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The Slog Returns!

A Forty Percent Chance: Maybe More

Part One

As someone living with Obsessive Compulsive Disorder, (OCD.) I have a very strong track record of avoidance. I avoid situations that will trigger feelings of worry and distress. Ultimately though, by avoiding a situation that I believe will trigger feelings of distress. I only pile on more feelings of worry, by forcing myself to ask the question, I wonder if there is anything to worry about in the first place? These constant feelings of fear, panic and anxiety, quickly begin to create a vicious cycle which once you enter, becomes increasingly difficult to claw your way out of. This is the catch 22 of an OCD sufferer, better to know the answer or not know at all. Obviously, for someone who doesn’t have OCD, the answer is of course it’s better to know. Then whatever the dilemma is, can be handled in a proactive logistical manner, and preventative measures can be taken to keep the problem from escalating. Intellectually, people with OCD fully understand this. Yet, we will contort ourselves into positions that would leave even an Olympian gymnast, a master of their craft, awestruck, by trying to convince ourselves otherwise.

One of my obsessions is a fear of contamination, blood, bodily fluids, syringes. Being in close contact with biohazardous materials, even my own, is panic inducing.

As such, I will do whatever is necessary to put off a routine check- up. An anxiety provoking, emotionally exhausting experience, one- year delays, turn into two and then somehow become three. I’ll work tirelessly to convince myself I’m not a risk for this disease and if I do exhibit symptoms for that condition, it’s probably too late, I’ve already got it anyway.

Gynecological exams are even worse, not only do they cause me considerable mental anguish, but they’re physically painful as well. .25 mg of Lorazepam numbs me up enough to keep from springing out of the stirrups and running from the examination room paper gown trailing behind, but I’ll still cry, scream, clench and resist insertion of the speculum making the whole excruciating process much more of an ordeal than it could be.

At the age of forty two, after half a lifetime of regular healthy menstrual cycles, I started to notice abnormalities, my periods got lighter and I convinced myself a more intensive aerobic routine was the cause, then lighter turned to spotting and abdominal discomfort, to a point where I had to unbutton my pants to endure an eight- hour work day seated in an upright position. I told myself it was all those hip bridges I was doing I must have been building muscle. When spotting turned to amenorrhea, absence of a menstrual period, for five months, no amount of mental scheming could guide me towards forming what I could talk myself into believing was a logical reason. This condition was something that couldn’t be delayed anymore.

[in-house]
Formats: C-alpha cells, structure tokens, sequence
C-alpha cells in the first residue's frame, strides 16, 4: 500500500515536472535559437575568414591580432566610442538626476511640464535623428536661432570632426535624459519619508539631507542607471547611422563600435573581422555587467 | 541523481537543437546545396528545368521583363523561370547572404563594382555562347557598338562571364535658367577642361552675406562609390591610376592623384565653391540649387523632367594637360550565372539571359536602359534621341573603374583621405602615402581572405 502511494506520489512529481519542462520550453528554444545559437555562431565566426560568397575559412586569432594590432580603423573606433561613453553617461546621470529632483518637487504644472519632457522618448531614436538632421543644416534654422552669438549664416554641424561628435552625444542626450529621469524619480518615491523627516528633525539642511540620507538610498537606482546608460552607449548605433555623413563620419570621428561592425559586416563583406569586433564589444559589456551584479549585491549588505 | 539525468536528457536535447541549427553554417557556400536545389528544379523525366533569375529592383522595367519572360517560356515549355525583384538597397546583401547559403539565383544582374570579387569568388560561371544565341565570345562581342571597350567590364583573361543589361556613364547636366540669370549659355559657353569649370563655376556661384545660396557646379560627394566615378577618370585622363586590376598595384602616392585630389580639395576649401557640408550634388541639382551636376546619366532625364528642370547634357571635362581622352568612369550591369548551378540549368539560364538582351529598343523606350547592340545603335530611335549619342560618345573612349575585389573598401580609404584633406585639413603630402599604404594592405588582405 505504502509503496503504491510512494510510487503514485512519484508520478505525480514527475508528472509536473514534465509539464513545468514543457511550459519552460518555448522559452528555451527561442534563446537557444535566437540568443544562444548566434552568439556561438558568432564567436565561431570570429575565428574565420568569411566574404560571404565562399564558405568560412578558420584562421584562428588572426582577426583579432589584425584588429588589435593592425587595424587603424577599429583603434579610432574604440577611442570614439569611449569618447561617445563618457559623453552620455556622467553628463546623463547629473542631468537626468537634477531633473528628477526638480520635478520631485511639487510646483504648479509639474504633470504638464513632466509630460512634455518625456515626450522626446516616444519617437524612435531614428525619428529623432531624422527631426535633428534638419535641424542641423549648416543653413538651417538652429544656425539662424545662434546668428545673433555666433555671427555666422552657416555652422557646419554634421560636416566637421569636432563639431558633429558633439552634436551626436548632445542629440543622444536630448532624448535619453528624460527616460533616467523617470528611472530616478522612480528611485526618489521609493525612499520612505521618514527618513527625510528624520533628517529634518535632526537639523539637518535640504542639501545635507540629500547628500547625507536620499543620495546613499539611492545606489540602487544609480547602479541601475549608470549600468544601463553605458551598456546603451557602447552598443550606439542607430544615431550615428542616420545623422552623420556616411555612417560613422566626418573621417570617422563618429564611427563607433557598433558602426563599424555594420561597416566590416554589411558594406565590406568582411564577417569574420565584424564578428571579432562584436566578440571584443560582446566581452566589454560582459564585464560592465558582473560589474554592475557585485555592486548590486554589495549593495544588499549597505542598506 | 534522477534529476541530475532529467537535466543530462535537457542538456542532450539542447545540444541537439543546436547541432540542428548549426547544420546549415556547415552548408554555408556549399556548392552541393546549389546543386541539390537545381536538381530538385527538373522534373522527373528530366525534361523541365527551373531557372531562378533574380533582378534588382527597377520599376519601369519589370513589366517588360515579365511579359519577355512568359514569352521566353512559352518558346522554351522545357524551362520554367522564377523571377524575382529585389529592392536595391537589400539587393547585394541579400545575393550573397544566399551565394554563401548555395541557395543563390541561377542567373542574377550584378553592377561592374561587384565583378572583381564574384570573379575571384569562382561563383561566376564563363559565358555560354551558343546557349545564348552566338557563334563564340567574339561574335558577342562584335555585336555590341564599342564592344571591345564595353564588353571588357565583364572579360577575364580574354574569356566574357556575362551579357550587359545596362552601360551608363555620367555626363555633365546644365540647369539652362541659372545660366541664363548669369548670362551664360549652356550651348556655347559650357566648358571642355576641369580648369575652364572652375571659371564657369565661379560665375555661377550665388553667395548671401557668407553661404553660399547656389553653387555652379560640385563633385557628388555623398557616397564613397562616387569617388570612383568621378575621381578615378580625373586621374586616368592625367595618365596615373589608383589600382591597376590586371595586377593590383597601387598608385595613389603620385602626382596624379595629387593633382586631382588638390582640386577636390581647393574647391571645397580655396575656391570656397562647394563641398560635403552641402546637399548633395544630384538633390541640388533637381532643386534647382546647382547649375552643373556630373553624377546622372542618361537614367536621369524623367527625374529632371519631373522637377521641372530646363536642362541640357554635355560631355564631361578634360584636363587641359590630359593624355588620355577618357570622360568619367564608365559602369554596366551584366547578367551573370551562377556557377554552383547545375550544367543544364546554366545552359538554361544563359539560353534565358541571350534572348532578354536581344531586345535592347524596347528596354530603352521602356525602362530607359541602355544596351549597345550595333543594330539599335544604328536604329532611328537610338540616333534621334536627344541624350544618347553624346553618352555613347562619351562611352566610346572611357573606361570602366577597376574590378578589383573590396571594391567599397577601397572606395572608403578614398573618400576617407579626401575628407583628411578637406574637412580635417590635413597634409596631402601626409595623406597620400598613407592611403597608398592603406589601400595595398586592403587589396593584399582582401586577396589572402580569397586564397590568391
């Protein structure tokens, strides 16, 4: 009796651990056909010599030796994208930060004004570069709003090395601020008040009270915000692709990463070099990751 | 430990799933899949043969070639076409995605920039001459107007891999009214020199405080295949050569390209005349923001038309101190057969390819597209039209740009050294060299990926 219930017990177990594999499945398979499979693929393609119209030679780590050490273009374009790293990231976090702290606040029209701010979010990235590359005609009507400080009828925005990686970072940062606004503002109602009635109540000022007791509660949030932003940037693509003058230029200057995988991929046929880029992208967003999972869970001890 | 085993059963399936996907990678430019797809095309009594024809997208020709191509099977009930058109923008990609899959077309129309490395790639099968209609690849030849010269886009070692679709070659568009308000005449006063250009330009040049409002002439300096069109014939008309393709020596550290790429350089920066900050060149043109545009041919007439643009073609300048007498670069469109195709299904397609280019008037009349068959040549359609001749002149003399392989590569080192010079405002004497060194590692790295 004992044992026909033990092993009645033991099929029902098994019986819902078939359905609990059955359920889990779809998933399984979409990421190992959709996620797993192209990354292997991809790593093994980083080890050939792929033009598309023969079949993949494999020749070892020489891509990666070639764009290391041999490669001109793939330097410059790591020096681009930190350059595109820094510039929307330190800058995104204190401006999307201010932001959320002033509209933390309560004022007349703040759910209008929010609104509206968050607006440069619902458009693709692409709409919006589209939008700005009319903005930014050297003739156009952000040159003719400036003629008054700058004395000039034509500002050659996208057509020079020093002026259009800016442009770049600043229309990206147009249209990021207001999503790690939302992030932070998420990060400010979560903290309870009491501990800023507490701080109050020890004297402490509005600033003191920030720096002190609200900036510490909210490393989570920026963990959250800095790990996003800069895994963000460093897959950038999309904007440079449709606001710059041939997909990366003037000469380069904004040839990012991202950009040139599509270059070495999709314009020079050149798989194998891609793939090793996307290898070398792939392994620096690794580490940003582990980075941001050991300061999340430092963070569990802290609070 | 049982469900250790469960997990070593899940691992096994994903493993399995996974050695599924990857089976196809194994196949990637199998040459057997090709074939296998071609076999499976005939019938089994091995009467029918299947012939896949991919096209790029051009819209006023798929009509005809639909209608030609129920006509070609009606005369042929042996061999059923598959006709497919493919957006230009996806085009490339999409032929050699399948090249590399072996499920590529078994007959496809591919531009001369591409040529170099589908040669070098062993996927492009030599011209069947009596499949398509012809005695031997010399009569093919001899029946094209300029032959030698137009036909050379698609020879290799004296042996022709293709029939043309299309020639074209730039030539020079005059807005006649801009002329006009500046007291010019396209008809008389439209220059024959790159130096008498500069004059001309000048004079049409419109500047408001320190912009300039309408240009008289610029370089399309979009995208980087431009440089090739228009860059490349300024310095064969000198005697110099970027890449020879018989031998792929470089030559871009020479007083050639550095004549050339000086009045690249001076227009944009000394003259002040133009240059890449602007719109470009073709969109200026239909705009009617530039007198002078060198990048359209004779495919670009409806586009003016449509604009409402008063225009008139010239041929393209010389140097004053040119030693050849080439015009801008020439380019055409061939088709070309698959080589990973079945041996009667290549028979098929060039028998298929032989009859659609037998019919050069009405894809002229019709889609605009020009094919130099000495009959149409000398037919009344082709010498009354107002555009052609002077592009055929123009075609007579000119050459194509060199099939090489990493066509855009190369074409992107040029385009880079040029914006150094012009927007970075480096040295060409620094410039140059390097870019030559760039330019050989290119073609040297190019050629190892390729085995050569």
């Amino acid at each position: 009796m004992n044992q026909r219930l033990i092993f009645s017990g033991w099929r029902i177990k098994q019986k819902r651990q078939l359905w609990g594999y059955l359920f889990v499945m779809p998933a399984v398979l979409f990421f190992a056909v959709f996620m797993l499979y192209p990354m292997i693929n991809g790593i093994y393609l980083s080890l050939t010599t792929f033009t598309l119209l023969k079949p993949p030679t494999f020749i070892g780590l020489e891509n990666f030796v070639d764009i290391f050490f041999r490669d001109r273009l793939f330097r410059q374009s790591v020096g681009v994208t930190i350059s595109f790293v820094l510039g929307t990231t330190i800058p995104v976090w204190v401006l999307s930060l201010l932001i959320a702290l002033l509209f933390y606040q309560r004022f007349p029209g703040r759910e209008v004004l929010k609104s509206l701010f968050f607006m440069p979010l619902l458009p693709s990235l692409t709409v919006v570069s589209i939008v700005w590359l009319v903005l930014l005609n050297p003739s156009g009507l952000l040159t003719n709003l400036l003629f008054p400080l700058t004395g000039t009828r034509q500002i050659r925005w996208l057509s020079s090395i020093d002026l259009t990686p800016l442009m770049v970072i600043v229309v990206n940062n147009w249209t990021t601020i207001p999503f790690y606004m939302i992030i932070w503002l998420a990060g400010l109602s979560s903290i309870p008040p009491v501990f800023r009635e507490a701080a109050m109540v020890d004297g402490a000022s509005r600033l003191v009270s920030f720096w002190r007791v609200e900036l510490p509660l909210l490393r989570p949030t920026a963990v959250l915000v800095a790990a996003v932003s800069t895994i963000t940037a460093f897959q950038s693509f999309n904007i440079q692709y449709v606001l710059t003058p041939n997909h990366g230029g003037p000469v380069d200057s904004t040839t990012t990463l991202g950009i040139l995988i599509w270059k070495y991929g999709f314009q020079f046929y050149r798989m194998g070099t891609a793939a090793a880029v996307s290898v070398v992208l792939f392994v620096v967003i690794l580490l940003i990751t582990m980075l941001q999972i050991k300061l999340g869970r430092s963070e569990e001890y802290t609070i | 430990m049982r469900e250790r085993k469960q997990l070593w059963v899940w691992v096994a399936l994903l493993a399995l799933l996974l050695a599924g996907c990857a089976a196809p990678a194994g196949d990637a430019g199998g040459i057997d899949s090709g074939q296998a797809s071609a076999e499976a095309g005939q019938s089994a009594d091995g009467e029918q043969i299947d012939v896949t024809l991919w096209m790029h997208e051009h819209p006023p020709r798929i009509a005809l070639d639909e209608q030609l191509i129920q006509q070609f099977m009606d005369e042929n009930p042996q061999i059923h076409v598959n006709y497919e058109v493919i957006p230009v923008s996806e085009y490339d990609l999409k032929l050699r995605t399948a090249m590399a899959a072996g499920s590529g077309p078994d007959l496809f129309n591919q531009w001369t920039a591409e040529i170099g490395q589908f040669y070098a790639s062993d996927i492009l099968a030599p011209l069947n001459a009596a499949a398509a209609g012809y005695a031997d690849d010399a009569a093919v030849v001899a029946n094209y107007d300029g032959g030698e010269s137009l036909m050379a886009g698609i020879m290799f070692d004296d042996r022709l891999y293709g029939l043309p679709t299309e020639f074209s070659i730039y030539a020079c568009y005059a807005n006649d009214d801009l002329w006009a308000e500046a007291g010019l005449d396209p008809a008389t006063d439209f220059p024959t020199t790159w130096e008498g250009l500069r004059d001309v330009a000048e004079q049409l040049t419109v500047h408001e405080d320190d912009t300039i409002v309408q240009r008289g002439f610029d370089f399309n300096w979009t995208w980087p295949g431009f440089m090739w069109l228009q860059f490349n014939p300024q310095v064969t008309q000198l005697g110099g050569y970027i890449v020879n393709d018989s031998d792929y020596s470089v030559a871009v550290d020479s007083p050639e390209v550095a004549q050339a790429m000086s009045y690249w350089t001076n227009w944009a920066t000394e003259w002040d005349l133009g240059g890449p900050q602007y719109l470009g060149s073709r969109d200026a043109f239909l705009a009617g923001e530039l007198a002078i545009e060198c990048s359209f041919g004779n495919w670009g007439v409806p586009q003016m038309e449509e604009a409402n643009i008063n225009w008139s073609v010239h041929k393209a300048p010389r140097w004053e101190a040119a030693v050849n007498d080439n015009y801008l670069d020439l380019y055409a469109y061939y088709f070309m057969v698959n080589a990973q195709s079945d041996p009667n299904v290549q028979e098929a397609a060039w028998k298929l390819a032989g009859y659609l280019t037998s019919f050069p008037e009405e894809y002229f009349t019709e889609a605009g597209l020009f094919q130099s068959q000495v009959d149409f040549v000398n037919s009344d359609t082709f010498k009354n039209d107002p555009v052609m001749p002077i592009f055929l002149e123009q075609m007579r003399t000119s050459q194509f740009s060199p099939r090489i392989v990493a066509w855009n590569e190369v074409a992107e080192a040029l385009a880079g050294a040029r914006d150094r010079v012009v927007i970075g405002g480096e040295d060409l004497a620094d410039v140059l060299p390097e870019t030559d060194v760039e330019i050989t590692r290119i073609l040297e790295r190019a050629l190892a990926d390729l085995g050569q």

Because so much time had elapsed since my last check up, medical records classified me as a new patient. Six weeks, October 31​would be the earliest they could get me in. I decided to leave Halloween​ for gorging on Swedish Fish and watching The Omen​ ​. Whatever fate had in store for me would be scary enough. I could wait just a little bit longer.

The following Monday, I was greeted by the nurse and then my doctor, who must have rehearsed a script together before entering the room. Both said the same thing to me,

“I’m glad you finally came back.”

I guess I wasn’t the first non-compliant patient to walk through that door after all. Maybe we could form a support group of women who required small doses of a controlled substance to keep from springing out of stirrups and squirming around on examination tables, but that would have to be a task for another day.

I remained sedate enough to detail my symptoms while my doctor searched for a smaller speculum and summoned another member of her staff into the room whose hand I could squeeze and tell me to take deep breaths. The nurses' soothing tone and a warmed pediatric size speculum got my doctor the sample she needed.

Routine blood draws are always complicated not only by my fear of contamination, but by my ‘small tricky veins’ as well. It’s yet another reason why I avoid medical procedures altogether. Trying to find and flush out one of my ‘small tricky veins is like playing a game of whack a mole in real time. Just as one pops up it quickly disappears again, except rather than whacking them with a rubber mallet they get jabbed with a metal syringe instead.

I had enough Lorazepam remaining in my system not to cry and scream while the nurse stuck my left arm then the back of my right hand searching for one of those ‘small tricky veins’ to flush out and draw blood from. The nurse probably felt the same level of pain and frustration as I did, tapping and locating my vein only to have it disappear on her again as she inserted the needle. She must have been as relieved to get rid of me as I was to get rid of her.

‘I’m glad you finally came back’ she said closing the door behind her so I could get dressed.

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